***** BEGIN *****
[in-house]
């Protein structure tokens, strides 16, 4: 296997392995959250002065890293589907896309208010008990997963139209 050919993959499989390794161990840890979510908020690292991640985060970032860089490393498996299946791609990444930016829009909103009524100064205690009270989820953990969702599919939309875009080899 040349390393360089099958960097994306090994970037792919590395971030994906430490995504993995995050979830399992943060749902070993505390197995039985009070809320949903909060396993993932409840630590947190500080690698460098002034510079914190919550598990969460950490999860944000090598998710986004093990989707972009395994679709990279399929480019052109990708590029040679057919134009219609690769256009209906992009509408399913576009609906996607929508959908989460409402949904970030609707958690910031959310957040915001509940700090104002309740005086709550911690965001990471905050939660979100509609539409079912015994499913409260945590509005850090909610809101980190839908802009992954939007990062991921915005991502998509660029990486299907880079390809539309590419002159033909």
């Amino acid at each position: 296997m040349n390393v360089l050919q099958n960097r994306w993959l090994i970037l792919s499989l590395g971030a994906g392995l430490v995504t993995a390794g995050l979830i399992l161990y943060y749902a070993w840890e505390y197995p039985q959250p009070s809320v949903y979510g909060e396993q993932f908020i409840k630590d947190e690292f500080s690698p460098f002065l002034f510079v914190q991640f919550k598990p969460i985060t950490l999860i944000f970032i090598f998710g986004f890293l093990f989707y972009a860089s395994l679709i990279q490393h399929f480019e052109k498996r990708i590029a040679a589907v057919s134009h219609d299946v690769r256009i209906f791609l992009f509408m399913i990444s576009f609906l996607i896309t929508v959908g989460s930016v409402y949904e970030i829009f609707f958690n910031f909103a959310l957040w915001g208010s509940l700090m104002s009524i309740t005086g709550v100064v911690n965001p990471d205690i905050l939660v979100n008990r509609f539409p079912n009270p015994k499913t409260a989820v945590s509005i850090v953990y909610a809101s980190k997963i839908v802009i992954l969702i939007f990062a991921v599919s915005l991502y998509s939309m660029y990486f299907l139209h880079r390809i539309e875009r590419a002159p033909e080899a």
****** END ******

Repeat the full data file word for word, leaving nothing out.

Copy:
[in-house]
């Protein structure tokens, strides 16, 4: 296997392995959250002065890293589907896309208010008990997963139209 050919993959499989390794161990840890979510908020690292991640985060970032860089490393498996299946791609990444930016829009909103009524100064205690009270989820953990969702599919939309875009080899 040349390393360089099958960097994306090994970037792919590395971030994906430490995504993995995050979830399992943060749902070993505390197995039985009070809320949903909060396993993932409840630590947190500080690698460098002034510079914190919550598990969460950490999860944000090598998710986004093990989707972009395994679709990279399929480019052109990708590029040679057919134009219609690769256009209906992009509408399913576009609906996607929508959908989460409402949904970030609707958690910031959310957040915001509940700090104002309740005086709550911690965001990471905050939660979100509609539409079912015994499913409260945590509005850090909610809101980190839908802009992954939007990062991921915005991502998509660029990486299907880079390809539309590419002159033909």
């Amino acid at each position: 296997m040349n390393v360089l050919q099958n960097r994306w993959l090994i970037l792919s499989l590395g971030a994906g392995l430490v995504t993995a390794g995050l979830i399992l161990y943060y749902a070993w840890e505390y197995p039985q959250p009070s809320v949903y979510g909060e396993q993932f908020i409840k630590d947190e690292f500080s690698p460098f002065l002034f510079v914190q991640f919550k598990p969460i985060t950490l999860i944000f970032i090598f998710g986004f890293l093990f989707y972009a860089s395994l679709i990279q490393h399929f480019e052109k498996r990708i590029a040679a589907v057919s134009h219609d299946v690769r256009i209906f791609l992009f509408m399913i990444s576009f609906l996607i896309t929508v959908g989460s930016v409402y949904e970030i829009f609707f958690n910031f909103a959310l957040w915001g208010s509940l700090m104002s009524i309740t005086g709550v100064v911690n965001p990471d205690i905050l939660v979100n008990r509609f539409p079912n009270p015994k499913t409260a989820v945590s509005i850090v953990y909610a809101s980190k997963i839908v802009i992954l969702i939007f990062a991921v599919s915005l991502y998509s939309m660029y990486f299907l139209h880079r390809i539309e875009r590419a002159p033909e080899a």